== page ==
GCN: Security being imperfect, breaches are bound to occur. How can you spot a breach or possible breach before it becomes a problem?
BUTTERWORTH: Computers leave telltale artifacts behind that coincide with a specific action. A computer will not do something that it was not either programmed or asked by a user to do. So by searching for and identifying these artifacts early, an examiner can then make a determination as to the intent of what he is seeing. A skilled examiner equipped with the right tools can differentiate between normal computer behavior and an anomaly. Recognizing these anomalies early can provide a good indication and warning of impending activity. There are plenty of triggers out there that we should be exploiting.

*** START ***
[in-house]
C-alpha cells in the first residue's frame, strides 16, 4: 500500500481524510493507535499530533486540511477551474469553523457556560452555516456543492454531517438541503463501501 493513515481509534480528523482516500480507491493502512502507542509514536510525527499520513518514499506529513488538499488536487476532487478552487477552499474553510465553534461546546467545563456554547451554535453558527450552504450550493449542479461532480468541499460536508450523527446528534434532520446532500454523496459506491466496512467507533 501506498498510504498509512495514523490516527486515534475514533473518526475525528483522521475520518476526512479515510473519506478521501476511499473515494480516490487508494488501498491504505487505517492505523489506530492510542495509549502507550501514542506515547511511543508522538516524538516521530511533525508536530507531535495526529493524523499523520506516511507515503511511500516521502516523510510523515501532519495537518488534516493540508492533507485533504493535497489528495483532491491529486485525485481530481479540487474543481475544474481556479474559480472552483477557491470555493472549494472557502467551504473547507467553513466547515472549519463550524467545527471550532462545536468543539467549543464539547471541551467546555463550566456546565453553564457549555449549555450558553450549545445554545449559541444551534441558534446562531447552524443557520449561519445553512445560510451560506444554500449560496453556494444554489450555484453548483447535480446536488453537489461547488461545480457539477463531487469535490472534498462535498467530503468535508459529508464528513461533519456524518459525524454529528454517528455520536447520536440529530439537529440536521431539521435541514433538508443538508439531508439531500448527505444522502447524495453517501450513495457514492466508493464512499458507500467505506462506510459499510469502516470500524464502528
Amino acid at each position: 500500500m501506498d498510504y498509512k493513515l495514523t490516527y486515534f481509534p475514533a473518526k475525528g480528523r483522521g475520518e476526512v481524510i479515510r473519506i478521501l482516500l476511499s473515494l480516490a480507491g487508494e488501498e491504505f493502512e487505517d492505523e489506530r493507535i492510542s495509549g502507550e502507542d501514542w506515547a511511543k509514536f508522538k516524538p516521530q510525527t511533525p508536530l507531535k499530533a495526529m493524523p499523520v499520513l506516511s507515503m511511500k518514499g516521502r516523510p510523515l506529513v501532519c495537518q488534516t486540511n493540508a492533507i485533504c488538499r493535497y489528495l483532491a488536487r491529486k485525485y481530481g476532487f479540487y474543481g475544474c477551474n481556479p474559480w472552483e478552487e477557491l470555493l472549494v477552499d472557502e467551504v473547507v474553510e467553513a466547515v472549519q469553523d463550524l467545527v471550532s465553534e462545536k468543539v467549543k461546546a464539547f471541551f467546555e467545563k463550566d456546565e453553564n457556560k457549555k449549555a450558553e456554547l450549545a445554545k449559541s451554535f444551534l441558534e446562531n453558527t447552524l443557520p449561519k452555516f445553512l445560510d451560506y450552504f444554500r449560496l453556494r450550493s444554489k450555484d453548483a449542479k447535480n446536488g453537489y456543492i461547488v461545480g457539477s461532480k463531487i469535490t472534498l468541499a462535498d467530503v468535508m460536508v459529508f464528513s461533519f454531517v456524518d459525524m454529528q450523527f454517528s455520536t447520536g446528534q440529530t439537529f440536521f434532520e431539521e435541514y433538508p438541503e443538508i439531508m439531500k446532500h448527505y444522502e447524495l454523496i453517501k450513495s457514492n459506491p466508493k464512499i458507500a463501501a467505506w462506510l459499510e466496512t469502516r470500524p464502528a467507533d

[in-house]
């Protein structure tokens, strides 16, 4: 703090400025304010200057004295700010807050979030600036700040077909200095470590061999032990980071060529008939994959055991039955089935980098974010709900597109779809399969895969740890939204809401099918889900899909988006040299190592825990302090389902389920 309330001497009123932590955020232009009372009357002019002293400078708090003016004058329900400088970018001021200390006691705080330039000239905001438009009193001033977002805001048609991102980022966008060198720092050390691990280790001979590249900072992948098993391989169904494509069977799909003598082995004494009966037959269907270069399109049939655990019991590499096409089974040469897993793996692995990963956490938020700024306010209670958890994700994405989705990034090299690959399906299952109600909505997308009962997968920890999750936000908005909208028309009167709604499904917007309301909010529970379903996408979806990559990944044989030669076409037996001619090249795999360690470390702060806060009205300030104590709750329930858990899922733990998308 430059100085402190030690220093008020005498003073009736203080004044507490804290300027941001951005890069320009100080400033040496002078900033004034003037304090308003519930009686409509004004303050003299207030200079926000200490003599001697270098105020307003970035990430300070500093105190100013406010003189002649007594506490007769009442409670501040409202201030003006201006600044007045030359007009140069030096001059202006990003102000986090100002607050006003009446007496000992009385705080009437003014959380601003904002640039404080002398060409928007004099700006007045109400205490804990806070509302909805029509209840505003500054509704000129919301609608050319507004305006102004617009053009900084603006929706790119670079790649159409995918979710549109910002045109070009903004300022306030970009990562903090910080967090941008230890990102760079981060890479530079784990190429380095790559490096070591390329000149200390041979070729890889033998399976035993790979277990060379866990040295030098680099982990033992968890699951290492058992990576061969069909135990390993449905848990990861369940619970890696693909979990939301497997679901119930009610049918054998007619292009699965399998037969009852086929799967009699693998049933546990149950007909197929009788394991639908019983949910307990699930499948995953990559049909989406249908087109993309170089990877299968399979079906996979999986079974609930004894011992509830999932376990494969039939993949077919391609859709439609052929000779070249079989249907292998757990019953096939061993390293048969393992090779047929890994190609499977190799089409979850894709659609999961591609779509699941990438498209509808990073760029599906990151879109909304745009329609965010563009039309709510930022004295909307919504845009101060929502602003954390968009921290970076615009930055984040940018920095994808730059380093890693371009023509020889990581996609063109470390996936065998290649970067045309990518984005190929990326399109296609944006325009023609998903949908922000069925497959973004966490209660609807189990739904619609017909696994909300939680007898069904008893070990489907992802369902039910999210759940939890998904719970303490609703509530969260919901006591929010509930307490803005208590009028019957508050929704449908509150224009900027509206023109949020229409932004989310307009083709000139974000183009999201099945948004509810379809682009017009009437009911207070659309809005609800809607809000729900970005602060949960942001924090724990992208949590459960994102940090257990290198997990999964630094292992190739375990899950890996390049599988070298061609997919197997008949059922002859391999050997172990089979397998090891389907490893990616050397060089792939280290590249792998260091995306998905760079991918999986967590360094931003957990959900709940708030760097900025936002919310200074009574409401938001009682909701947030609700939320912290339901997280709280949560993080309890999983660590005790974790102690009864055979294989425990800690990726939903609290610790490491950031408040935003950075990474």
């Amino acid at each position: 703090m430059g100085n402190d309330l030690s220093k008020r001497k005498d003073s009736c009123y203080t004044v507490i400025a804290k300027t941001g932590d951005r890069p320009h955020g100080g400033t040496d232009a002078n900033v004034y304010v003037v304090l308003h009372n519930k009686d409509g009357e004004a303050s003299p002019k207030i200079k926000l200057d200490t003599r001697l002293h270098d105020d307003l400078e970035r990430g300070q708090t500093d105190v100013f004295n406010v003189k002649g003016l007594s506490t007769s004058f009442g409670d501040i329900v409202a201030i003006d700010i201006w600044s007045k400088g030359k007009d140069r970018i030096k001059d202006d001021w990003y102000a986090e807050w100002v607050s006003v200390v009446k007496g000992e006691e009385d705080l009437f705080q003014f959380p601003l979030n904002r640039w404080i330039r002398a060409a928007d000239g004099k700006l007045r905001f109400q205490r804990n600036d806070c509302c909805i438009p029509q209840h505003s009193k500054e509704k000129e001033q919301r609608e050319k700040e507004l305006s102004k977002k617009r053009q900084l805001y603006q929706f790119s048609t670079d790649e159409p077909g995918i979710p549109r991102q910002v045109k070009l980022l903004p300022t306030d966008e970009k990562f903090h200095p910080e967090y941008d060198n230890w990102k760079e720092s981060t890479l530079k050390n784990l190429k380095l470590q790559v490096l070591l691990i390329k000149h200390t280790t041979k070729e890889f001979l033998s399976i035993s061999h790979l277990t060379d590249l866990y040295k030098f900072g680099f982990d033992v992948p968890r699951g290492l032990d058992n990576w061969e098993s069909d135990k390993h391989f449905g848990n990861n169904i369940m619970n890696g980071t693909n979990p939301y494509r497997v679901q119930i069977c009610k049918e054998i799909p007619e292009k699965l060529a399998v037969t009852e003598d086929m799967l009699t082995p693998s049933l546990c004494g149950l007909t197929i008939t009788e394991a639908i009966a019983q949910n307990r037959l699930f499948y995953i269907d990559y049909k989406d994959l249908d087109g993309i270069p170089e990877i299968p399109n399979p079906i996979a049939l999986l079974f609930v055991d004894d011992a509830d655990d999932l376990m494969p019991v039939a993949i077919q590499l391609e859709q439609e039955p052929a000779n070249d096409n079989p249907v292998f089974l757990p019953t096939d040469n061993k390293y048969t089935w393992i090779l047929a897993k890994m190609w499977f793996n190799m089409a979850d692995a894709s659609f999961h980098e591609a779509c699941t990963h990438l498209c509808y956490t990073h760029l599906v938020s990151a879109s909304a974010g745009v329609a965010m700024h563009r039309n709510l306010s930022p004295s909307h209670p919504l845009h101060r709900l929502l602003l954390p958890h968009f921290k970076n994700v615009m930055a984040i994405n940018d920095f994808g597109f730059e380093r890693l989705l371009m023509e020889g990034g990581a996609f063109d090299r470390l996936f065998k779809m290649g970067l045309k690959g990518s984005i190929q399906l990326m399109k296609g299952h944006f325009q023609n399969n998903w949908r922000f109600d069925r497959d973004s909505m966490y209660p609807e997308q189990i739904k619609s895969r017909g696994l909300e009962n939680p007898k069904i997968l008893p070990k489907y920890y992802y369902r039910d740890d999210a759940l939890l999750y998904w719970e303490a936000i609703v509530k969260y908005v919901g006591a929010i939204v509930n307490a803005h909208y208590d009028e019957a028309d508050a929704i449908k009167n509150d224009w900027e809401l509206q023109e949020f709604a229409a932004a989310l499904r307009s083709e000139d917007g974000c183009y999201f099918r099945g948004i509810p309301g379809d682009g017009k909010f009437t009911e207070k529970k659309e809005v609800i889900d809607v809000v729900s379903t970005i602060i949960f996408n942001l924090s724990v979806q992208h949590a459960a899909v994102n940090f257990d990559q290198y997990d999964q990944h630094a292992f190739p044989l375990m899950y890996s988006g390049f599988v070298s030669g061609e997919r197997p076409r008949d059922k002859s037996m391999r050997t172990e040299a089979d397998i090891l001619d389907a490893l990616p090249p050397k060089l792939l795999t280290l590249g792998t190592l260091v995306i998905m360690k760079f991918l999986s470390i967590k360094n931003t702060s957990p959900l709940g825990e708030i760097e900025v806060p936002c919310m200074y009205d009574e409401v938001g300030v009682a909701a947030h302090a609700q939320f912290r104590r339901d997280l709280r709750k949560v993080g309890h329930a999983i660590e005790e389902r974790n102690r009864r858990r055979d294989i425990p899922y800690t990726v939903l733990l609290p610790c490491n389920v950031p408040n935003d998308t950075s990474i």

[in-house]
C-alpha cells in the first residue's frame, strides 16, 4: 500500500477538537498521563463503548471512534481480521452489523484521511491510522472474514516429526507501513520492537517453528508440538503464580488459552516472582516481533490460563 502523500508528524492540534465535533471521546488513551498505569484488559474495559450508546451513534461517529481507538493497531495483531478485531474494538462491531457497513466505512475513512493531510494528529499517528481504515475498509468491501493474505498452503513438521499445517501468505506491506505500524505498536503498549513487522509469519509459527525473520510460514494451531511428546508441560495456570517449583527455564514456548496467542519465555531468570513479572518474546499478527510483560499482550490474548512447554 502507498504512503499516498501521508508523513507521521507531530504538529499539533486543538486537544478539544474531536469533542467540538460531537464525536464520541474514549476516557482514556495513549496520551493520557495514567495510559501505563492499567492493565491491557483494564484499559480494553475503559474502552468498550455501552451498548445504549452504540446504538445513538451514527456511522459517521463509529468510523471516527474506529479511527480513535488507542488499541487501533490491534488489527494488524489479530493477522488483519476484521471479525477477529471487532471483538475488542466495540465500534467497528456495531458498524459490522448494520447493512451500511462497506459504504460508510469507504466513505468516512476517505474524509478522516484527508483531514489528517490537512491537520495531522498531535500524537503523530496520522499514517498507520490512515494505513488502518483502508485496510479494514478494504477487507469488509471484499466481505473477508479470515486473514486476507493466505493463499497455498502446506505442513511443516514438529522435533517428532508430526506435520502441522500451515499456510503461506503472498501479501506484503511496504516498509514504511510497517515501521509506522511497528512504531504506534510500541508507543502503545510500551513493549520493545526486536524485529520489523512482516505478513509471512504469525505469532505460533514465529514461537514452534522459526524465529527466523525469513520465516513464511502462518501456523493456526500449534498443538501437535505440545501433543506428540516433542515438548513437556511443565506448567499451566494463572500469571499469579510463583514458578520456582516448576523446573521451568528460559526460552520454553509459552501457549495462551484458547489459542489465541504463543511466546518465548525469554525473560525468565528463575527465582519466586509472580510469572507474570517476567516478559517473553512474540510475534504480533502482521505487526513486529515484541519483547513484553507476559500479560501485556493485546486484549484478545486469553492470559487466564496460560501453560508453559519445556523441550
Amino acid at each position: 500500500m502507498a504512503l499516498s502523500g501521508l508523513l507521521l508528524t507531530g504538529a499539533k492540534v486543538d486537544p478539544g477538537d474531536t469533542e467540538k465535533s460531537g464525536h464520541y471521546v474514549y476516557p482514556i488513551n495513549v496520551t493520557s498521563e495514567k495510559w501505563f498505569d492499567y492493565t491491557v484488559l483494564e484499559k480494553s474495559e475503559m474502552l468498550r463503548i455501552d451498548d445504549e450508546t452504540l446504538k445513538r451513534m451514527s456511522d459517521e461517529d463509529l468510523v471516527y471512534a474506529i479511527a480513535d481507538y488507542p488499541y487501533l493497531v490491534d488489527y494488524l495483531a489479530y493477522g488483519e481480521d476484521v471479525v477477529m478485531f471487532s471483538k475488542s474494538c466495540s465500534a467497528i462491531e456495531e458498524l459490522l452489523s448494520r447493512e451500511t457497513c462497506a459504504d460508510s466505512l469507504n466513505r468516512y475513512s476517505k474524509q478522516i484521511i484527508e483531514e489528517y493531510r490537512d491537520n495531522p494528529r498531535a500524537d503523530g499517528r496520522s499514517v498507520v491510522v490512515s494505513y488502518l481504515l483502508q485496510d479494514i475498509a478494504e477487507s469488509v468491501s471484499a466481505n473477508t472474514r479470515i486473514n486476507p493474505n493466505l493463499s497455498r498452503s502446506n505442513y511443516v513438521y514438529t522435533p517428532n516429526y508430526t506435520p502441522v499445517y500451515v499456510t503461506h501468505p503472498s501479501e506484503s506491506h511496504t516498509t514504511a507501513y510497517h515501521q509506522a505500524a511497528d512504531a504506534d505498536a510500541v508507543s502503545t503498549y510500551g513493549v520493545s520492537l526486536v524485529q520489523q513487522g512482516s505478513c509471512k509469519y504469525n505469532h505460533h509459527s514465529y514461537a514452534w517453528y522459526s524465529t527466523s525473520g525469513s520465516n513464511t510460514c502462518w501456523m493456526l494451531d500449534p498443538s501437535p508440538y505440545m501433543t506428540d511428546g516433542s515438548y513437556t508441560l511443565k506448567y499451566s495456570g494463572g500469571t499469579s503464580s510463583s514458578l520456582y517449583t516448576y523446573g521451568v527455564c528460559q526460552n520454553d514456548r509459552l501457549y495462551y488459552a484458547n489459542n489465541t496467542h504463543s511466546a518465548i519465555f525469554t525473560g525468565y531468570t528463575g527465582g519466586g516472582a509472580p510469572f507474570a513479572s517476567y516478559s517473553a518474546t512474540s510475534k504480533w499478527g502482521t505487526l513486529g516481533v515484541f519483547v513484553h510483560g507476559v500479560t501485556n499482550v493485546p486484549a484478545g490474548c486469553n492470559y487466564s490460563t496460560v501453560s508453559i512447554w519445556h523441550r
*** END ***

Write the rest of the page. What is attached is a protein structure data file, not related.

GCN: What are the relative strengths of access controls and encryption in securing information?
BUTTERWORTH: They are both very well-suited for the purpose they were designed for. Both of those solutions are endpoint-centric. Access controls are well-suited to either allow or deny access to an object, as laid out by policy. Their weakness is that an access control implicitly is assigned to something that you know about. How do you supply a secure access control to errant data?